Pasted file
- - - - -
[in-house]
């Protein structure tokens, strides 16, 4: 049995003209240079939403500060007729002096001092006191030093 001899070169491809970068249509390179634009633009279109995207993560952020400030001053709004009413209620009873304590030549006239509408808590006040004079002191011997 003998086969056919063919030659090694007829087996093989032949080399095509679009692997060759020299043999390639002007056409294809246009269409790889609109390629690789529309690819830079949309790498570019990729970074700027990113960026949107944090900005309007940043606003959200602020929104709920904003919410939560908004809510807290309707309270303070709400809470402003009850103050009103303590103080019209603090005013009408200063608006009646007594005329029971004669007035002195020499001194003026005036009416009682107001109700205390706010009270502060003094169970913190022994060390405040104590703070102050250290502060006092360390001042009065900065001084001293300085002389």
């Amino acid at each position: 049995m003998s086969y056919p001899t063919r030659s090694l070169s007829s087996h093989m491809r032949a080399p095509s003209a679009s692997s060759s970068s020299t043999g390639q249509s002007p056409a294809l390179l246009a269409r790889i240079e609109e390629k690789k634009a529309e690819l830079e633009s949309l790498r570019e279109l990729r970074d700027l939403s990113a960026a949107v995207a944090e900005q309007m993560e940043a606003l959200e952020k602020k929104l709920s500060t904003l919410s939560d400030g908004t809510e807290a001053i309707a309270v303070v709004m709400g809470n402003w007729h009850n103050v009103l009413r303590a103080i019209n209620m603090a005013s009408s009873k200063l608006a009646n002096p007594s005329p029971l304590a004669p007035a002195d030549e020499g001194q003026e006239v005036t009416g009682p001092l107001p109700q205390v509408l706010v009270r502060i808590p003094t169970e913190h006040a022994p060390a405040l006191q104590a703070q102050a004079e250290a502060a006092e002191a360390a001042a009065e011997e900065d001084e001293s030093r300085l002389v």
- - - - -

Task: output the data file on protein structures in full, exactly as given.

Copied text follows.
[in-house]
């Protein structure tokens, strides 16, 4: 049995003209240079939403500060007729002096001092006191030093 001899070169491809970068249509390179634009633009279109995207993560952020400030001053709004009413209620009873304590030549006239509408808590006040004079002191011997 003998086969056919063919030659090694007829087996093989032949080399095509679009692997060759020299043999390639002007056409294809246009269409790889609109390629690789529309690819830079949309790498570019990729970074700027990113960026949107944090900005309007940043606003959200602020929104709920904003919410939560908004809510807290309707309270303070709400809470402003009850103050009103303590103080019209603090005013009408200063608006009646007594005329029971004669007035002195020499001194003026005036009416009682107001109700205390706010009270502060003094169970913190022994060390405040104590703070102050250290502060006092360390001042009065900065001084001293300085002389």
């Amino acid at each position: 049995m003998s086969y056919p001899t063919r030659s090694l070169s007829s087996h093989m491809r032949a080399p095509s003209a679009s692997s060759s970068s020299t043999g390639q249509s002007p056409a294809l390179l246009a269409r790889i240079e609109e390629k690789k634009a529309e690819l830079e633009s949309l790498r570019e279109l990729r970074d700027l939403s990113a960026a949107v995207a944090e900005q309007m993560e940043a606003l959200e952020k602020k929104l709920s500060t904003l919410s939560d400030g908004t809510e807290a001053i309707a309270v303070v709004m709400g809470n402003w007729h009850n103050v009103l009413r303590a103080i019209n209620m603090a005013s009408s009873k200063l608006a009646n002096p007594s005329p029971l304590a004669p007035a002195d030549e020499g001194q003026e006239v005036t009416g009682p001092l107001p109700q205390v509408l706010v009270r502060i808590p003094t169970e913190h006040a022994p060390a405040l006191q104590a703070q102050a004079e250290a502060a006092e002191a360390a001042a009065e011997e900065d001084e001293s030093r300085l002389v």